discussing Connecticut's "good time," or "good behavior," statuteSummary of this case from Spina v. Department of Homeland Security
Under the parole statute ( 54-125), one serving a life term may be considered for parole `after having been in confinement . . . for not less than twenty-five years, less such time, not exceeding a total of five years, as may have been earned," pursuant to the "good-time" statute ( 18-7), for good behavior. Mandatory "jail-time" statutes ( 18-97, 18-98) provide that "any person" receiving a sentence is entitled to have credited towards that sentence whatever period of time before sentencing he had remained in custody owing to the fact that he was held under a mittimus or owing to the fact that he was refused bail or was unable to raise bail. The plaintiff sought to have his life sentence credited, for parole consideration, with 282 days of "jail time." The defendant commissioner contended that under 54-125 and 18-7 one sentenced for life is required to serve a minimum of twenty years after the day of sentencing before he becomes eligible for parole consideration. Since, however, 15-97 and 18-98 expressly apply to "any person" sentenced and do not except one sentenced for life, the plaintiff was entitled to be credited with "jail time."
(One judge dissenting)
Argued January 14, 1975
Decision released April 29, 1975
Action for a writ of mandamus ordering the defendant to allow credit to the plaintiff's sentence for time spent in custody prior to sentencing, brought to the Superior Court in Hartford County and tried to the court, Wright, J.; judgment for the plaintiff from which the defendant appealed to this court. No error.
Stephen J. O'Neill, assistant attorney general, with whom, on the brief, was Carl R. Ajello, attorney general, for the appellant (defendant).
James W. Greene, Jr., for the appellee (plaintiff).
The facts of this appeal are not in dispute. The plaintiff was arrested on November 12, 1969, and charged with murder. He was arraigned in the Superior Court in New Haven on the same day, denied bail and held in custody under a mittimus. On August 3, 1970, a jury found the accused guilty of murder in the second degree and, on August 21, the court sentenced him to life imprisonment. He remained in custody under the mittimus from the date of his arrest until the date of his sentencing, a total of 282 days. Upon the refusal of the defendant, the commissioner of correction, to credit the plaintiff with the period of time spent in custody prior to sentencing, the plaintiff petitioned the Superior Court to issue a writ of mandamus ordering the defendant commissioner to credit the plaintiff's life sentence with 282 days for parole consideration. The court, after hearing, granted the petition and the defendant has appealed from that judgment.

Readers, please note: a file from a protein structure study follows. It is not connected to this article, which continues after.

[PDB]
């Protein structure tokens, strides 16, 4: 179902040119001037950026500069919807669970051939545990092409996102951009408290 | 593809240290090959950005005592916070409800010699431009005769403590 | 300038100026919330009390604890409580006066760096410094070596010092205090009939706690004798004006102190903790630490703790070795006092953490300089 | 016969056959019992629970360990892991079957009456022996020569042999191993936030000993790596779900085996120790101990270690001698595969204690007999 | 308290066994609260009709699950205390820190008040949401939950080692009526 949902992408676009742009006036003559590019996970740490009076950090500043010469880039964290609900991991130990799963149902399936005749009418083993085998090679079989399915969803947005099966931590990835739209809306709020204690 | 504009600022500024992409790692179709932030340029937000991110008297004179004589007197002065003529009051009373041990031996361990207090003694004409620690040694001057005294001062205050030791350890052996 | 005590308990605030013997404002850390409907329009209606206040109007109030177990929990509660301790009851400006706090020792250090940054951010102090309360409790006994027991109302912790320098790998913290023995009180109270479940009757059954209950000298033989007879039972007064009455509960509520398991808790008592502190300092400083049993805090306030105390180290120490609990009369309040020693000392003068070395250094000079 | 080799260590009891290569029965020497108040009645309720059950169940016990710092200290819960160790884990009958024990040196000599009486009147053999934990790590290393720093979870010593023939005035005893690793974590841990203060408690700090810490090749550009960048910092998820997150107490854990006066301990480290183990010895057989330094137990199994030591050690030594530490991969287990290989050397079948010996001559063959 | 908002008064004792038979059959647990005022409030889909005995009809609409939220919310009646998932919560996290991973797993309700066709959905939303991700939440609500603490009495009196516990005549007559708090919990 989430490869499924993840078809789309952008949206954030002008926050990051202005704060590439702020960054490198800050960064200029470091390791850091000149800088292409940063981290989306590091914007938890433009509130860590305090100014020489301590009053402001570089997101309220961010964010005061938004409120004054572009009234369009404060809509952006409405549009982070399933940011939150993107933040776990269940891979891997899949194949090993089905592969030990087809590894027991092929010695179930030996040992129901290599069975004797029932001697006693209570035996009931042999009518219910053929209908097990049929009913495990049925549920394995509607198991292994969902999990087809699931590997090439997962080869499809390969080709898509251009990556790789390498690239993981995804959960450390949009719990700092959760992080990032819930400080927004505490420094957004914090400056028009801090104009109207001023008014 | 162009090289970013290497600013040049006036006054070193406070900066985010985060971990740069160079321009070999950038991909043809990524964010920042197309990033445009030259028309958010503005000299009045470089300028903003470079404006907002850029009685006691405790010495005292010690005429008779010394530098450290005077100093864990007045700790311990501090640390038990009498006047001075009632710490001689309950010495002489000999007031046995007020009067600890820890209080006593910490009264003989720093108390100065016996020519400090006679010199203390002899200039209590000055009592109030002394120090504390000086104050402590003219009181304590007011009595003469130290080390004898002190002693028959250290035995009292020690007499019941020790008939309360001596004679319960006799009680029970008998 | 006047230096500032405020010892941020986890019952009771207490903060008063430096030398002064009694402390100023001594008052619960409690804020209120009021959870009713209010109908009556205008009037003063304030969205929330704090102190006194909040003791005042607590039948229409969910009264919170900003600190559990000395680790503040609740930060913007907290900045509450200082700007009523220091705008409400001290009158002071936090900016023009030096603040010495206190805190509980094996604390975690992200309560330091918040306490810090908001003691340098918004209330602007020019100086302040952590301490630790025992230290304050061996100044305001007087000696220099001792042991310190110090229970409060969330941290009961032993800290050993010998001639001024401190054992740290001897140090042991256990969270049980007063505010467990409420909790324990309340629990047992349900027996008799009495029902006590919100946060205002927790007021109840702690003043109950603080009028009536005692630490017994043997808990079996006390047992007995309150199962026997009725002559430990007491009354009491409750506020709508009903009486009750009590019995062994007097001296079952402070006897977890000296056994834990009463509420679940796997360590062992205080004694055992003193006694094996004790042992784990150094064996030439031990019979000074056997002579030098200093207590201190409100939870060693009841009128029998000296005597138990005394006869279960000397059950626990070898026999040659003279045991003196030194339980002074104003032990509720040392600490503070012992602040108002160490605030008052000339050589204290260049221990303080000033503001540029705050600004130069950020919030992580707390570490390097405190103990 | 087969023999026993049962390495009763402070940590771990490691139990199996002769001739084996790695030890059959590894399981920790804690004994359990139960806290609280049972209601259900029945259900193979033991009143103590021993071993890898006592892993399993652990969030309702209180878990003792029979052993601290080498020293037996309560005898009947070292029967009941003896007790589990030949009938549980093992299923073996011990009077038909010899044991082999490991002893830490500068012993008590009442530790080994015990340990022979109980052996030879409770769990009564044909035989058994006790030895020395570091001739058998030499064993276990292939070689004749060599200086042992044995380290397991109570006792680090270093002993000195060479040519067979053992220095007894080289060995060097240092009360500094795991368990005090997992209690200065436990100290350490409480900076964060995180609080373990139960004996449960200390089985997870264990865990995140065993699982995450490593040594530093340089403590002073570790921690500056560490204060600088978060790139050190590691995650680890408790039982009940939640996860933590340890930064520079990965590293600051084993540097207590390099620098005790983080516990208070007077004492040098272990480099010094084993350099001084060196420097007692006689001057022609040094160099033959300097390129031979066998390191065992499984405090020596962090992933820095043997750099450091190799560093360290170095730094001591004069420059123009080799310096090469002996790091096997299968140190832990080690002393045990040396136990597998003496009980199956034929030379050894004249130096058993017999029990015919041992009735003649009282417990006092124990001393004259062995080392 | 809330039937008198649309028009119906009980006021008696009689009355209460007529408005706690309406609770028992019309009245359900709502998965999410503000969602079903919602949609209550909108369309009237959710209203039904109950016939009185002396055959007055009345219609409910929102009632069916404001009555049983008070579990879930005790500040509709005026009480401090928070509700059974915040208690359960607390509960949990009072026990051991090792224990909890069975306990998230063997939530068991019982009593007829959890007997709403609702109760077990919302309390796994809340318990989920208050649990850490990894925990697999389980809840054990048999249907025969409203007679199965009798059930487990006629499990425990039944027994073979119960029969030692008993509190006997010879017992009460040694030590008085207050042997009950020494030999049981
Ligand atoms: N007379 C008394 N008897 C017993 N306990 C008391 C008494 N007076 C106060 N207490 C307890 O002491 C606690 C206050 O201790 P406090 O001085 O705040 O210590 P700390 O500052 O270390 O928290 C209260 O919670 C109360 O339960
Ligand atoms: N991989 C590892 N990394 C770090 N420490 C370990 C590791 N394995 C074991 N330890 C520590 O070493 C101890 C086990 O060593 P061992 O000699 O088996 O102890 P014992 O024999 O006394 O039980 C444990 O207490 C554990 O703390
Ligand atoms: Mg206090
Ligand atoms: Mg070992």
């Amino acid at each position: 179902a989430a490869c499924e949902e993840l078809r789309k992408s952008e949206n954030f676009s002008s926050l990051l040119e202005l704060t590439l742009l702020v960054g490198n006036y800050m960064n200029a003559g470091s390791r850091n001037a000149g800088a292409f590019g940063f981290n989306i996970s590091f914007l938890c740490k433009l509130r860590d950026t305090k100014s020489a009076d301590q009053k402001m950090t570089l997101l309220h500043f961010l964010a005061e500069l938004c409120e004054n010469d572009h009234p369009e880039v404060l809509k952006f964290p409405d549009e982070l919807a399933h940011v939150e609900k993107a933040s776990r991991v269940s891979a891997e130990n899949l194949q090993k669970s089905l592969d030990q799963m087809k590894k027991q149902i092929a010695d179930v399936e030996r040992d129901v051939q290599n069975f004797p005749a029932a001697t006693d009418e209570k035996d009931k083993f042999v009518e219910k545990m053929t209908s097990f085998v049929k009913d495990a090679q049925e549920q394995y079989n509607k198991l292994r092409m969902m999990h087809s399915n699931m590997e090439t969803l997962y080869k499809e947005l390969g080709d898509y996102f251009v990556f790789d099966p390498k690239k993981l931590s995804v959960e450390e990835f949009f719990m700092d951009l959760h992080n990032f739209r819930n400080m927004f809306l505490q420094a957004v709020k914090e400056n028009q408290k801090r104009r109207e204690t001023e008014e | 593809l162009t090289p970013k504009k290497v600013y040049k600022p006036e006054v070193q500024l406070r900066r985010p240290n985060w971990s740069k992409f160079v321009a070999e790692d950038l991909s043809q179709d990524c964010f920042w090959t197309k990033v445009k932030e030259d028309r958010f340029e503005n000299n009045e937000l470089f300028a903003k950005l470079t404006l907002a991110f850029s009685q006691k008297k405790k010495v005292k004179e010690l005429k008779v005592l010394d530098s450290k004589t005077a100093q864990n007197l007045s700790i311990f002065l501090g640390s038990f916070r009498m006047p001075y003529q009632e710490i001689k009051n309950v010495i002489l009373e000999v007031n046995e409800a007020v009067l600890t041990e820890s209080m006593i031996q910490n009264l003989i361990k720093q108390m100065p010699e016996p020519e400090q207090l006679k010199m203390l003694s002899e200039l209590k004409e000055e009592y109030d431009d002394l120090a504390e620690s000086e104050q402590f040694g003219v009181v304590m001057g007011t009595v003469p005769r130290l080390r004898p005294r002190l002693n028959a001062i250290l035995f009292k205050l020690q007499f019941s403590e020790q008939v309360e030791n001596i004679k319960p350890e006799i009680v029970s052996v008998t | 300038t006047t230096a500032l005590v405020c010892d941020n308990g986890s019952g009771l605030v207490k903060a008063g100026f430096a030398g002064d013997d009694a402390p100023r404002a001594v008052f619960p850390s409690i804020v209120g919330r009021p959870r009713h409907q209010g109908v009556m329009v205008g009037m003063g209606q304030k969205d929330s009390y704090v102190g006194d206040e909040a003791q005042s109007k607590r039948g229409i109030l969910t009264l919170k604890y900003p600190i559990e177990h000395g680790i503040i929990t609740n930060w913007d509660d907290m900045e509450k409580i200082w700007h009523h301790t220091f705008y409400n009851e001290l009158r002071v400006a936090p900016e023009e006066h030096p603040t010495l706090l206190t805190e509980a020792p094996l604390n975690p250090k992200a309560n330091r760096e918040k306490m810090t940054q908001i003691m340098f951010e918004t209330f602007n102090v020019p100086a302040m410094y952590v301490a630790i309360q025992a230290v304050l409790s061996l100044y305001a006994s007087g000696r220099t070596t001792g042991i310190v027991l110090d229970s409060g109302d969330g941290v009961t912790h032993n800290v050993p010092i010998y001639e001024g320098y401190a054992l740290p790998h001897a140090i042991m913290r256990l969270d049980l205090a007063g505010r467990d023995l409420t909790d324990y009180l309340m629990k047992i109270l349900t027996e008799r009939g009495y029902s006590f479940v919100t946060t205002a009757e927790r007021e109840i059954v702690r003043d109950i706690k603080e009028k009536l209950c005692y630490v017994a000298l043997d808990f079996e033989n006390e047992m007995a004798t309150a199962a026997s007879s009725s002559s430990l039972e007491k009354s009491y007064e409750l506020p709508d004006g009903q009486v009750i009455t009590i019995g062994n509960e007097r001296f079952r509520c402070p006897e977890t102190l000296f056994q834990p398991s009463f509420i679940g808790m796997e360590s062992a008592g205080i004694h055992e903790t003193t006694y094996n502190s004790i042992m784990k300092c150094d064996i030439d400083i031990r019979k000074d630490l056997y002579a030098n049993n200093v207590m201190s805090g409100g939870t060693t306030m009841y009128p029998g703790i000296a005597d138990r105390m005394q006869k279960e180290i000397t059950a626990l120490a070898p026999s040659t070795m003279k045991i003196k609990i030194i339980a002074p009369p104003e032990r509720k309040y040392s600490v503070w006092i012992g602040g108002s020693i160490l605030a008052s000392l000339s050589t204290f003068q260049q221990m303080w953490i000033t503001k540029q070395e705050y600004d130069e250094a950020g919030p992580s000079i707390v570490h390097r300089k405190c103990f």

The agreed issue presented in this appeal is whether the plaintiff, who was sentenced to life imprisonment, is entitled to credit for presentence confinement, commonly referred to as "jail time," under the provisions of General Statutes 18-97 and 18-98. In determining this issue, we also consider 54-125 and 18-7.
Section 18-97 in its relevant portions grants a "credit" towards the prison or jail sentence of "any person" for days spent in custody under a mittimus awaiting trial and sentencing or any other proceeding. Section 18-98 grants a similar credit to "any person" who has been denied bail by the court or who has been unable to obtain bail. Section 54-125 is concerned with the statutory provisions pertaining to an inmate's eligibility to appear before the parole board for consideration. That statute allows "any person," if sentenced for life, to be paroled after he has been confined for not less than twenty-five years, less "good time" not exceeding five years, as may have been earned under 18-7 of the General Statutes. Under the provisions of 18-7, the so-called good-time-earned statute, any inmate may, by good conduct and obedience to the rules of the correctional institution, earn a diminution or commutation of his sentence amounting to sixty days for each year, and, in addition, five days of each month, as a meritorious time service award for exemplary conduct and meritorious achievement.
"[General Statutes] Sec. 18-97. CREDIT TOWARDS FINE OR SENTENCE FOR A PERIOD SPENT IN CUSTODY UNDER MITTIMUS. Any person receiving a fine or a sentence to a correctional institution . . . shall receive credit towards any portion of such fine . . . or . . . sentence . . . for any days spent in custody under a mittimus as a result of any court proceeding for the offense or acts for which such fine or sentence is imposed, provided he shall conform to the rules of the institution. Upon notification from the commissioner of correction, the clerk of the court shall enter such credit . . . upon the mittimus in the case of a sentence and it shall be the duty of the agency or person that held such person under such mittimus to inform the clerk of the court of the proper amount of such credit. . ."
[General Statutes] Sec. 18-98. COMMUTATION OF SENTENCE FOR PERIOD DURING WHICH BAIL WAS DENIED OR UNAVAILABLE. Any person who has been denied bail or who has been unable to obtain bail and who is subsequently imprisoned is entitled to commutation of his sentence by the number of days which he spent in a community correctional center from the time he was denied or was unable to obtain bail to the time he was so imprisoned. The commissioner of correction shall, if such person has conformed to the rules of the institution, credit such person with the number of days . . . which . . . such person was confined . . . between the denial of bail to him or his inability to obtain bail and his imprisonment"